It can be stressful and exhausting trying to get a crying baby to settle down and sleep. New research now suggests that for the best chance of success, parents should pick up the baby and walk with it for five minutes.
For the study, scientists at Japan’s RIKEN Brain Science Center used infant EKGs (electrocardiograms) and video cameras to monitor changes in heart rate and behavior in a total of 21 infants.
These observations were made while the mothers of these infants were performing activities commonly used to soothe crying infants—these activities included carrying the baby around while walking, holding while sitting, letting him lie in a still crib, or letting him lie down in a swinging bassinet or stroller. In all scenarios, with each individual heartbeat, the setup notes whether the baby is crying, awake or asleep.
It has been found that when babies are carried or placed in a rocking bed, their heart rate slows down within 30 seconds – this is no occurred when they were held or placed in a stationary crib.
Wearing them during a walk proved particularly effective, as all the babies stopped crying and half fell asleep after five minutes of activity. However, if the babies were returned to bed immediately after the five-minute period, over a third of them were awake again within 20 seconds. For this reason, it is recommended that parents first carry the baby for five minutes while walking, then sit and hold them for another five to eight minutes before returning them to bed.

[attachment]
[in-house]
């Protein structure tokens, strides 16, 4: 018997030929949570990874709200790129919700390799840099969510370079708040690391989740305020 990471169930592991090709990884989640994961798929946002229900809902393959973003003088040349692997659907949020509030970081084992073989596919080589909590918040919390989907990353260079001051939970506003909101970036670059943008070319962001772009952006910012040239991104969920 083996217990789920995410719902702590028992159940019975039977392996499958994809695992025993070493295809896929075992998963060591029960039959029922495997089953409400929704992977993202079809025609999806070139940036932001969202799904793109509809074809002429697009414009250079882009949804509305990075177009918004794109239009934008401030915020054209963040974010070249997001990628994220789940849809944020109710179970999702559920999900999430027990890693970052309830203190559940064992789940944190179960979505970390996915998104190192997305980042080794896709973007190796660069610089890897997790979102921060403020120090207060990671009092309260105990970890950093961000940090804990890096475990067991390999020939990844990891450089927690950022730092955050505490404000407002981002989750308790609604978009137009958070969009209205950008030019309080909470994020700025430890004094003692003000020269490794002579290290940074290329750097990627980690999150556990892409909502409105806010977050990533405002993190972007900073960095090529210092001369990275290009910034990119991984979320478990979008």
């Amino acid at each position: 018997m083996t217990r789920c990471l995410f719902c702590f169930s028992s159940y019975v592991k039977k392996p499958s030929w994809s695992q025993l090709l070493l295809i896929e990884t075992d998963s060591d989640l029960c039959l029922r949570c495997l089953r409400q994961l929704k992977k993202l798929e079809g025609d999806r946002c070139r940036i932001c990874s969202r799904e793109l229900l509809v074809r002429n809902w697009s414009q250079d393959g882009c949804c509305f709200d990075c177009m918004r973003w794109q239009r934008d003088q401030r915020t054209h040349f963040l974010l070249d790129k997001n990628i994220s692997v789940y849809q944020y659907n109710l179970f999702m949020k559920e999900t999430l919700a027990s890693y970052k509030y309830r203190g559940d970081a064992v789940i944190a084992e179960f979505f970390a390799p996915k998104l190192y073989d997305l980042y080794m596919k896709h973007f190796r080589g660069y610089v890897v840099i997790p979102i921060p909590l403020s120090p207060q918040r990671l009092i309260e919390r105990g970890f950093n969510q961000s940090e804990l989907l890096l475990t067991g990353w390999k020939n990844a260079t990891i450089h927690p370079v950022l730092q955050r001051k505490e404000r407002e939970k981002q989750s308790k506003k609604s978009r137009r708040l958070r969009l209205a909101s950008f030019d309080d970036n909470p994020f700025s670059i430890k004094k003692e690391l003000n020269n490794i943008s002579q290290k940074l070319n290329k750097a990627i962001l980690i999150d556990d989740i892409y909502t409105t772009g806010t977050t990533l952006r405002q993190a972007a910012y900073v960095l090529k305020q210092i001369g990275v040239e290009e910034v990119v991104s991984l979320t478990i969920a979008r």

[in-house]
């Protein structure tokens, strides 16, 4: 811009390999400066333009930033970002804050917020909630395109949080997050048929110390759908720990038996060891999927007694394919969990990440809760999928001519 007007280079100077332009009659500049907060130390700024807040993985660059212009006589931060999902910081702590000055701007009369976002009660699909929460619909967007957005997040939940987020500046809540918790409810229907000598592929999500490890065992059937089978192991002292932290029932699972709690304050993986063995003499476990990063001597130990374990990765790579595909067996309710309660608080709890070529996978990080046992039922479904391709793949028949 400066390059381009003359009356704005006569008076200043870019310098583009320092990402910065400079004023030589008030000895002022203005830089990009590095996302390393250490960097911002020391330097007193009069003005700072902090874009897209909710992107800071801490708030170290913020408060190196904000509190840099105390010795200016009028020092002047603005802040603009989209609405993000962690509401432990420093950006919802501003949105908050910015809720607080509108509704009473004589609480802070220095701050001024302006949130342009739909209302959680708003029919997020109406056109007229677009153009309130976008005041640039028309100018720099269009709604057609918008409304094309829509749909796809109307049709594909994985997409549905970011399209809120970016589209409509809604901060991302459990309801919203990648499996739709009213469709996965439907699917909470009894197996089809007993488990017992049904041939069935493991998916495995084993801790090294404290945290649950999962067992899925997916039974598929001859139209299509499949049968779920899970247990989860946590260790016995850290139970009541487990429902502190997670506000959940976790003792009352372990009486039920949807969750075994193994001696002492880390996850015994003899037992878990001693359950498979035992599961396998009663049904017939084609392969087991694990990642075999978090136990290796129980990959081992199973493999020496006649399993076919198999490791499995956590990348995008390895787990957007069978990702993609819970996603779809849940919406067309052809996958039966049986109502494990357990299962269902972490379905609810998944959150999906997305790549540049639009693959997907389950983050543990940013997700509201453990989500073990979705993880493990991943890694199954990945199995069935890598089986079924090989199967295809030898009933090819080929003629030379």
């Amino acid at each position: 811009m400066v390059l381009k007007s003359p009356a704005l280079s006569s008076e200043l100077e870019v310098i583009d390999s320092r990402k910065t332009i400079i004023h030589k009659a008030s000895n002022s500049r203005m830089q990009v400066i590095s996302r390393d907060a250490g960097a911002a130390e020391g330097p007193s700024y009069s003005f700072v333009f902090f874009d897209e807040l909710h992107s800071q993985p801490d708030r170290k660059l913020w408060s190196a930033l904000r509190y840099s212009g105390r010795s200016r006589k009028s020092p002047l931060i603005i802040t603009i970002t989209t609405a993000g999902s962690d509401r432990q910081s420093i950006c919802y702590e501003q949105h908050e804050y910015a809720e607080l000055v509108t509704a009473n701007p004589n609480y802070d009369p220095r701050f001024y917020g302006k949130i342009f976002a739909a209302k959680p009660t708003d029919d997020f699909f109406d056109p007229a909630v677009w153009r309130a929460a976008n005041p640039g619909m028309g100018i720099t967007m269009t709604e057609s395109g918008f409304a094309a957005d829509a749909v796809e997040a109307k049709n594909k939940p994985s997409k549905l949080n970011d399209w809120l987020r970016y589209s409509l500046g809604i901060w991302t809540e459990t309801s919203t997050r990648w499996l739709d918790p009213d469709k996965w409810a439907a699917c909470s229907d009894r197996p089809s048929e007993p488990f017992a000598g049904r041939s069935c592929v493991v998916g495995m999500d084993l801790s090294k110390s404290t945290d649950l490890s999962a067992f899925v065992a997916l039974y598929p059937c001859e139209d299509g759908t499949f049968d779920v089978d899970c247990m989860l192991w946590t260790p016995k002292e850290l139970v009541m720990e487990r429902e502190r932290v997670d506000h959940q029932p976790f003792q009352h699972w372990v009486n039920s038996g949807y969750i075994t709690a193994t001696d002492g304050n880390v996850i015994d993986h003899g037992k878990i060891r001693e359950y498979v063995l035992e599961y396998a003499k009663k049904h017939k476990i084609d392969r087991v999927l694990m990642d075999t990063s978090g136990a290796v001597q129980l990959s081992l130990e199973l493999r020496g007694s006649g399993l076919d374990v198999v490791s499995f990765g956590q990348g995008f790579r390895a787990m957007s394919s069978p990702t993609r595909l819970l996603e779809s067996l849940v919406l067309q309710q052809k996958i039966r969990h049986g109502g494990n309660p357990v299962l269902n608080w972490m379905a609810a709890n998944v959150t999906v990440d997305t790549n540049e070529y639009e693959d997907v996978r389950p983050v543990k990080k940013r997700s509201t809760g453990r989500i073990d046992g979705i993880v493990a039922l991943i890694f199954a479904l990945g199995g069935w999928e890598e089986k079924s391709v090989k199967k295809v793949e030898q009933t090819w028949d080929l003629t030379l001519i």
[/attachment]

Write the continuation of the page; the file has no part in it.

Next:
Although the exact mechanism at play is not fully understood, it is believed that carrying babies activates their “transportation response”. This response has previously been observed in animals such as monkeys, dogs and mice, where infants instinctively become calm and obedient as they are carried from place to place.
“For many, we parent intuitively and listen to other people’s parenting advice without testing the methods with rigorous science,” said lead scientist Kumi Kuroda. “But we need science to understand baby behavior because it is much more complex and varied than we thought.”
An article about the research was recently published in the journal Current Biology.